“Einstein” – the name that conjures up images of an unkempt head of hair, a smoking pipe, one of the greatest scientists of all time, E=mc2, Nobel laureate, one of the founders of quantum theory albeit a reluctant one (“God doesn’t play dice”), and inventor. Yes! Along with Leo Szilard, he invented and patented a refrigerator that does not consume electricity.
But that is not what this article is about. Let me explain. The name Einstein, when split and translated from German, means one stone. (Ein = one, Stein = stone). This name is given to a tile, as in, say, a floor tile, which can be assembled to cover a flat surface such that its pattern never repeats itself.
Two tiles of different shapes which can be used to cover a flat surface without the pattern repeating have been known. This is called aperiodic tiling. Penrose tiles(*) are an example of tiles that enable aperiodic tiling. This subject has fascinated mathematicians for a long time. They, however, did not know if a single shape existed that could be used for aperiodic tiling. Now, such a shape has, in fact, been found – more than one in fact.
A quartet of characters are behind this discovery of the first such shape. David Smith, an amateur mathematician, discovered a shape and found that it and its mirror image could be used to tile a flat surface with a non-repeating pattern. He alerted Craig S. Kaplan, a mathematician, a computer scientist, and a mathematical artist at the University of Waterloo, Canada, about his discovery. They named the tile a hat because of its resemblance to a fedora. This tile comes with the condition that the tile and its mirror image are needed to cover the plane surface.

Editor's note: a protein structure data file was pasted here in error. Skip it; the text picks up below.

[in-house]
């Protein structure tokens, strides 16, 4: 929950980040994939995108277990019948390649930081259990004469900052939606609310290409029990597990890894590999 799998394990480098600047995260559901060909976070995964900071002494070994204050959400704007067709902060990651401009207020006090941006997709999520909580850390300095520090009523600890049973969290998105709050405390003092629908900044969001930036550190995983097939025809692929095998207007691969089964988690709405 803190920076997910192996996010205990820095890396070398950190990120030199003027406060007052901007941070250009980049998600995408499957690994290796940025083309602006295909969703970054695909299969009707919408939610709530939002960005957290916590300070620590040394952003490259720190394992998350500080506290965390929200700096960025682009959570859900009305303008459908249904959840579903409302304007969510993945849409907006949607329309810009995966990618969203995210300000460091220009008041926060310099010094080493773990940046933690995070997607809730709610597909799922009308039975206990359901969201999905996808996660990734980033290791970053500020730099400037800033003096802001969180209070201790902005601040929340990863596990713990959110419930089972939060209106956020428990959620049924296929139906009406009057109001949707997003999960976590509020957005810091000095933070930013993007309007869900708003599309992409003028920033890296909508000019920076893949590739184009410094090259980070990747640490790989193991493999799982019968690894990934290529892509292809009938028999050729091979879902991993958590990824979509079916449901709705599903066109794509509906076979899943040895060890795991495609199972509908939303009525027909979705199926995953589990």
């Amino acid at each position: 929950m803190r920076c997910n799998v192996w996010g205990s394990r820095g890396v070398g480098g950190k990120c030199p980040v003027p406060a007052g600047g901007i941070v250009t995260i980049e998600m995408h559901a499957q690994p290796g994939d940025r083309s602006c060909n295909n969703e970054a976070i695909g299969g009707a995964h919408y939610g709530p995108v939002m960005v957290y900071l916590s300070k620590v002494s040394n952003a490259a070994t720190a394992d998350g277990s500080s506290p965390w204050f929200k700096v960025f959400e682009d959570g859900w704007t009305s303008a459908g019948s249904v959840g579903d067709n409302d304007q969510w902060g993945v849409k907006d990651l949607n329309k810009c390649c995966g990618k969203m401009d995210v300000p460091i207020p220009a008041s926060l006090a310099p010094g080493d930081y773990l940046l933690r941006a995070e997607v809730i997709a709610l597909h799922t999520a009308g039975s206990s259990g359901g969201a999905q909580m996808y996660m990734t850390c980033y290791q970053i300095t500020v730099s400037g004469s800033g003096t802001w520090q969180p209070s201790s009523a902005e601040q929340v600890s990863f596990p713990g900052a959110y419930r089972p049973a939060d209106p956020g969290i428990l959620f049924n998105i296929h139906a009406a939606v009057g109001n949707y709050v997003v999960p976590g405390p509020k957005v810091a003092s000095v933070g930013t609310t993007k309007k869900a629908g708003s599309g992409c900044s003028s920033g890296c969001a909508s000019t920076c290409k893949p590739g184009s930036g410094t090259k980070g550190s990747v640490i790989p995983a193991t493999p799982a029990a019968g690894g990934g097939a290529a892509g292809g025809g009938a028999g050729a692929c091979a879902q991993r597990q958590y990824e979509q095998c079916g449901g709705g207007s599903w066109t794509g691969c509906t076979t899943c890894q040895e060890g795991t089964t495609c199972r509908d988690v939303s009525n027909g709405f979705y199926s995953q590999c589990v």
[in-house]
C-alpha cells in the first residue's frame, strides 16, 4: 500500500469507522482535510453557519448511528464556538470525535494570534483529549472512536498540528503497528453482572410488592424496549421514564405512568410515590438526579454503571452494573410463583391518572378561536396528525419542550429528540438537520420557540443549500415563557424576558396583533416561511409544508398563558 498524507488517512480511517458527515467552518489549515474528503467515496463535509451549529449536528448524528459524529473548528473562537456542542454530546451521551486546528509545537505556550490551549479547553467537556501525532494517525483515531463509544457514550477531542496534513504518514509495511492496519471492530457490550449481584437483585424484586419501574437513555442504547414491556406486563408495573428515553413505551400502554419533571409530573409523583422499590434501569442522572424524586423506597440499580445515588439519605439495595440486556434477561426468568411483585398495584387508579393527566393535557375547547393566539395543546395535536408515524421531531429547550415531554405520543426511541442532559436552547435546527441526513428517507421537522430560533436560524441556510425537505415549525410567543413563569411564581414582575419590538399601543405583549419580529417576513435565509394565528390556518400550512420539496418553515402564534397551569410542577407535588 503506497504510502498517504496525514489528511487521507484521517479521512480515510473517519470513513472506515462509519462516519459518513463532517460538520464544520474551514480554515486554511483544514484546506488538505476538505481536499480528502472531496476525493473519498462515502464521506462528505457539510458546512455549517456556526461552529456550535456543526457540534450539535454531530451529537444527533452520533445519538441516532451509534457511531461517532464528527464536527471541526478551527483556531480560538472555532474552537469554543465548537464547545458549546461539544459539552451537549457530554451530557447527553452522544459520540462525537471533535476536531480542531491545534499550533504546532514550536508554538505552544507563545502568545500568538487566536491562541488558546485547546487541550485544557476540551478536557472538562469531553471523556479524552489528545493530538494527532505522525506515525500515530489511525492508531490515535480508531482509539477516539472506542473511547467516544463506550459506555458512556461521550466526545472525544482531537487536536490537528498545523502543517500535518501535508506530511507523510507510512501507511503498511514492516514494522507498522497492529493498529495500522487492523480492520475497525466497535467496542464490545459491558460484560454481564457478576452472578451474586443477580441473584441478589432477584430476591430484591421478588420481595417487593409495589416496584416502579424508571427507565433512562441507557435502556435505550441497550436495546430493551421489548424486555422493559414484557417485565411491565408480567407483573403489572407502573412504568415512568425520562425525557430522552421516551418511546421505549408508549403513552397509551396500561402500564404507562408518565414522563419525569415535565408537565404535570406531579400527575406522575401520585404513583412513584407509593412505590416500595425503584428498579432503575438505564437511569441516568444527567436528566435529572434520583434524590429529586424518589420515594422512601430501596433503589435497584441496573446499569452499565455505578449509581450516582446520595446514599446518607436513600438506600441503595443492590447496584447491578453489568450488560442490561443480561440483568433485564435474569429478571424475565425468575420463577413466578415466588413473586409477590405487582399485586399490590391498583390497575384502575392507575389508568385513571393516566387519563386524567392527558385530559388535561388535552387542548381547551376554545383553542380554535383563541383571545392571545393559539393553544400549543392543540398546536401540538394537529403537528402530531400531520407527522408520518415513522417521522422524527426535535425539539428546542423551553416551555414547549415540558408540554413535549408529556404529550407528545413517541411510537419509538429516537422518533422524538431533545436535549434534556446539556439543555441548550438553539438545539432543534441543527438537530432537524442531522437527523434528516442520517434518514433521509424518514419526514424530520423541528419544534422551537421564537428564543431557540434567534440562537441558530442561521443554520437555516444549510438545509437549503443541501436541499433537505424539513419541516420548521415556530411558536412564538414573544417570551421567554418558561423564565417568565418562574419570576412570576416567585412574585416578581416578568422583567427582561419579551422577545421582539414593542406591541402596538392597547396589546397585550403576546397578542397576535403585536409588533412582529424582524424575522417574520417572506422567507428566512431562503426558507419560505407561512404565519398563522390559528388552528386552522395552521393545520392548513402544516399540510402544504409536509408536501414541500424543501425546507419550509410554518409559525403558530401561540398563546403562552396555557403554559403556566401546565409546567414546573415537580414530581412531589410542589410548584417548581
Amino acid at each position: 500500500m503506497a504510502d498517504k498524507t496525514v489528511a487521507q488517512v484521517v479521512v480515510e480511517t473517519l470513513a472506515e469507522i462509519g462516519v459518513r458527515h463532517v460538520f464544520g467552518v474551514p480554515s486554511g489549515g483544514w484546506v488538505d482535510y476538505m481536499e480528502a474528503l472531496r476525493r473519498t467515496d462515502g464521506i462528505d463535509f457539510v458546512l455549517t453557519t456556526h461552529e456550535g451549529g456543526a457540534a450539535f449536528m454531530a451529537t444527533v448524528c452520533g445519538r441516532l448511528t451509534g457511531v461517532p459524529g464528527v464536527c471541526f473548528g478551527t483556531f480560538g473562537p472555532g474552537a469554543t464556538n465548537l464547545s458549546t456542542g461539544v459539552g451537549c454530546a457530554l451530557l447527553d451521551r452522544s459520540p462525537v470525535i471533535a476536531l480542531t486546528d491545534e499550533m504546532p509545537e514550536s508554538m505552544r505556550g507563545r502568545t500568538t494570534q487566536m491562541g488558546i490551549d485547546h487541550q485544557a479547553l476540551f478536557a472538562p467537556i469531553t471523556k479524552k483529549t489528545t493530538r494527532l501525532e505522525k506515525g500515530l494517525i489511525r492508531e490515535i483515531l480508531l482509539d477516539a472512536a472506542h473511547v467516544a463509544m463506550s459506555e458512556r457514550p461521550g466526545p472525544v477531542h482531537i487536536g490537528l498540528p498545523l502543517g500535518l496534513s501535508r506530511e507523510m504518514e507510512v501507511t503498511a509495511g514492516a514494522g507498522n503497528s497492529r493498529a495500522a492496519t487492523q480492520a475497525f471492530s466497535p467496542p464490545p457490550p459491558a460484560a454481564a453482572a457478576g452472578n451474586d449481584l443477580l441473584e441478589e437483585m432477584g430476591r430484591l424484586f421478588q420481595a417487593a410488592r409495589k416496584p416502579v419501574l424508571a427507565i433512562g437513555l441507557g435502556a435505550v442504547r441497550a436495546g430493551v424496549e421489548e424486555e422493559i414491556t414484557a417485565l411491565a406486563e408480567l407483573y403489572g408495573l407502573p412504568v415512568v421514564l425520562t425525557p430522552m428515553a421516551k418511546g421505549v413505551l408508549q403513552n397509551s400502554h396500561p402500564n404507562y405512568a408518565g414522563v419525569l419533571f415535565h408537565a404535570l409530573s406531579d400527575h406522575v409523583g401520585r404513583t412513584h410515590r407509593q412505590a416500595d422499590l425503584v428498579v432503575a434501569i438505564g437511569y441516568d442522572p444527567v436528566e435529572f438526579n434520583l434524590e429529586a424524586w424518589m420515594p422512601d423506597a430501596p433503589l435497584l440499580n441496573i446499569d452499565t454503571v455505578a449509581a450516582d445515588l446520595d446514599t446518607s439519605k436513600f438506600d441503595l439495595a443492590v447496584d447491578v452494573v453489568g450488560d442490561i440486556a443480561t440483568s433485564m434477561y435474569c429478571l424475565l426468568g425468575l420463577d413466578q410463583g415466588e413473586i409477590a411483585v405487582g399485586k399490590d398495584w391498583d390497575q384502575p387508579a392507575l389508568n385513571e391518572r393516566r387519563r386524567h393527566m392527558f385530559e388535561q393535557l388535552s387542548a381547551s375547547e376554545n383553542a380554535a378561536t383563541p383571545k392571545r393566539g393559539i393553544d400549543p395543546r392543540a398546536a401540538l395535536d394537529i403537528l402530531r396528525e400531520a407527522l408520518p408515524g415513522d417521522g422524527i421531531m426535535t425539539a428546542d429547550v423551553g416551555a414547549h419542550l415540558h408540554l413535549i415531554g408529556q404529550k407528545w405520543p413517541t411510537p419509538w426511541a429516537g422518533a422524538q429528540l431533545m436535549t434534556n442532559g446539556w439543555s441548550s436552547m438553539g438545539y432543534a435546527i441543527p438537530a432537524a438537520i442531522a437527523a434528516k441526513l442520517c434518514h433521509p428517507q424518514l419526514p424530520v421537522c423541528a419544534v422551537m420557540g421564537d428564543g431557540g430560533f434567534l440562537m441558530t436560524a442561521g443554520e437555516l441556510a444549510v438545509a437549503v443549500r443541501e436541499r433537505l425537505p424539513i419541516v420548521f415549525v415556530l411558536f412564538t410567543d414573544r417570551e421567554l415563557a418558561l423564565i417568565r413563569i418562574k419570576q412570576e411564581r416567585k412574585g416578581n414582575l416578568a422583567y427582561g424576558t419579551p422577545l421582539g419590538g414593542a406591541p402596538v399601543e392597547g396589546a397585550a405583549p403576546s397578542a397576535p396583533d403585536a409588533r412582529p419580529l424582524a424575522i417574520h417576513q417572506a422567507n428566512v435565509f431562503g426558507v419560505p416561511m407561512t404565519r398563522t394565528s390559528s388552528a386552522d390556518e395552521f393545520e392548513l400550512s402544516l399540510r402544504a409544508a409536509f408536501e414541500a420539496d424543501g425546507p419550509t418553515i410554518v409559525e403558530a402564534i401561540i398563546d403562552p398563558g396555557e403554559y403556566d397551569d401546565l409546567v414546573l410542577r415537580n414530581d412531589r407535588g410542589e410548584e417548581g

Kaplan got the help of Joseph Samuel Myers, a software developer from Cambridge University and Chaim Goodman-Strauss of the University of Arkansas to mathematically prove that the tiling gives rise to a non-repeating pattern. Smith, in the meantime, found another shape that he called “the turtle” that did not need its mirror image to create a non-repeatable pattern. In a paper published in March 2023, the team proved that the hat and its mirror image, as well as the turtle alone, give rise to a non-repeating pattern of tiling.
In the paper, they wrote that a tile has “enough complexity to forcibly disrupt periodic order at all scales,” Further, they realised that the hat is one of infinitely many different tiles of this type. The interesting thing is that after the discovery, mathematicians realised that such shapes have been in plain sight but hiding and have already found many such shapes.
Advances in tiling theory have been used in other sciences, such as physics, chemistry, and engineering. One of the more famous instances was the application of Penrose tilings to quasicrystals. Kaplan says, therefore, that while there is no immediate application identified to the new tiles, we may see interesting connections popping up as more researchers work with them.
However, some people have used the Einstein tile in games and puzzles, such as jigsaw puzzles. Smith has not sought any IP protection on his tiles. In an interview, he said that he wants it to go out into the world and wants to see how it will be used. With an obvious reference to the case of Penrose tile and toilet paper case (*), Smith is reported to have said, “I feel the opposite. I would be flattered to see this design appear on toilet paper, and I’m putting that out there for the record.” However, he has also admitted that he feels melancholic – like a father seeing his children go out into the world by themselves. Hopefully, these “children” do spawn some exciting new applications.
Please see this for a GIF showing the various shapes the hat can take.
Author: J L Anil Kumar
First Published By: Lexology Here